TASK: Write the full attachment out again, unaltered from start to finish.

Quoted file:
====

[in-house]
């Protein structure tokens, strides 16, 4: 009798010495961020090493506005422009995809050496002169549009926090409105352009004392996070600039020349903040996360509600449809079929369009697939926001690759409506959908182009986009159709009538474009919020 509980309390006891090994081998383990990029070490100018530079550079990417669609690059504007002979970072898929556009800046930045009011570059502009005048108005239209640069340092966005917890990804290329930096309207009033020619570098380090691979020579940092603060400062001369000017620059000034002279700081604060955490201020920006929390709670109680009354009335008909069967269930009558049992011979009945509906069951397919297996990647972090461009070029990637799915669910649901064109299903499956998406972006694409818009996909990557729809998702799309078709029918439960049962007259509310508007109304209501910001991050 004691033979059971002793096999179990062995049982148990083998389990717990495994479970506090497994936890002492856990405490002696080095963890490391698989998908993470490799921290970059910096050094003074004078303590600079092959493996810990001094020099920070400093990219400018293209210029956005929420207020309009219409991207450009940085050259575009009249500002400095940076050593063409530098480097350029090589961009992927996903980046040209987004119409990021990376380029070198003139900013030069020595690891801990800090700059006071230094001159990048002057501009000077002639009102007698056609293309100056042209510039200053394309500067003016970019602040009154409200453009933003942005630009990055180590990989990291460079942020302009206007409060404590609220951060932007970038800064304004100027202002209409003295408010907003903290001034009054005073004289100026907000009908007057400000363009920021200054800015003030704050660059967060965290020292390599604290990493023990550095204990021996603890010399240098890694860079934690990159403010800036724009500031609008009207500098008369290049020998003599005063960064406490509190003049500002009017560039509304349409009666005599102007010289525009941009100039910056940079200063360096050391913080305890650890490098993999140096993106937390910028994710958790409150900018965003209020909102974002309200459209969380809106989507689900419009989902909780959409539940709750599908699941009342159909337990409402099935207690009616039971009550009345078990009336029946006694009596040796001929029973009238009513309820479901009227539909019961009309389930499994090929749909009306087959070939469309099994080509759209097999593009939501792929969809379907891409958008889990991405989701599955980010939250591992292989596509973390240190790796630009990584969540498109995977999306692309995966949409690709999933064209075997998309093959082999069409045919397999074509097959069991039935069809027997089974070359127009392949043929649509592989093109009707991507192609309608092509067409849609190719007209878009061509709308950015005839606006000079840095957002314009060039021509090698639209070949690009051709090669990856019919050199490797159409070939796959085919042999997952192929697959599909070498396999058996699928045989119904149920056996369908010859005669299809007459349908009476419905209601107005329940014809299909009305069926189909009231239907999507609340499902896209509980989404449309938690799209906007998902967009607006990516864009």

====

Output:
[in-house]
């Protein structure tokens, strides 16, 4: 009798010495961020090493506005422009995809050496002169549009926090409105352009004392996070600039020349903040996360509600449809079929369009697939926001690759409506959908182009986009159709009538474009919020 509980309390006891090994081998383990990029070490100018530079550079990417669609690059504007002979970072898929556009800046930045009011570059502009005048108005239209640069340092966005917890990804290329930096309207009033020619570098380090691979020579940092603060400062001369000017620059000034002279700081604060955490201020920006929390709670109680009354009335008909069967269930009558049992011979009945509906069951397919297996990647972090461009070029990637799915669910649901064109299903499956998406972006694409818009996909990557729809998702799309078709029918439960049962007259509310508007109304209501910001991050 004691033979059971002793096999179990062995049982148990083998389990717990495994479970506090497994936890002492856990405490002696080095963890490391698989998908993470490799921290970059910096050094003074004078303590600079092959493996810990001094020099920070400093990219400018293209210029956005929420207020309009219409991207450009940085050259575009009249500002400095940076050593063409530098480097350029090589961009992927996903980046040209987004119409990021990376380029070198003139900013030069020595690891801990800090700059006071230094001159990048002057501009000077002639009102007698056609293309100056042209510039200053394309500067003016970019602040009154409200453009933003942005630009990055180590990989990291460079942020302009206007409060404590609220951060932007970038800064304004100027202002209409003295408010907003903290001034009054005073004289100026907000009908007057400000363009920021200054800015003030704050660059967060965290020292390599604290990493023990550095204990021996603890010399240098890694860079934690990159403010800036724009500031609008009207500098008369290049020998003599005063960064406490509190003049500002009017560039509304349409009666005599102007010289525009941009100039910056940079200063360096050391913080305890650890490098993999140096993106937390910028994710958790409150900018965003209020909102974002309200459209969380809106989507689900419009989902909780959409539940709750599908699941009342159909337990409402099935207690009616039971009550009345078990009336029946006694009596040796001929029973009238009513309820479901009227539909019961009309389930499994090929749909009306087959070939469309099994080509759209097999593009939501792929969809379907891409958008889990991405989701599955980010939250591992292989596509973390240190790796630009990584969540498109995977999306692309995966949409690709999933064209075997998309093959082999069409045919397999074509097959069991039935069809027997089974070359127009392949043929649509592989093109009707991507192609309608092509067409849609190719007209878009061509709308950015005839606006000079840095957002314009060039021509090698639209070949690009051709090669990856019919050199490797159409070939796959085919042999997952192929697959599909070498396999058996699928045989119904149920056996369908010859005669299809007459349908009476419905209601107005329940014809299909009305069926189909009231239907999507609340499902896209509980989404449309938690799209906007998902967009607006990516864009």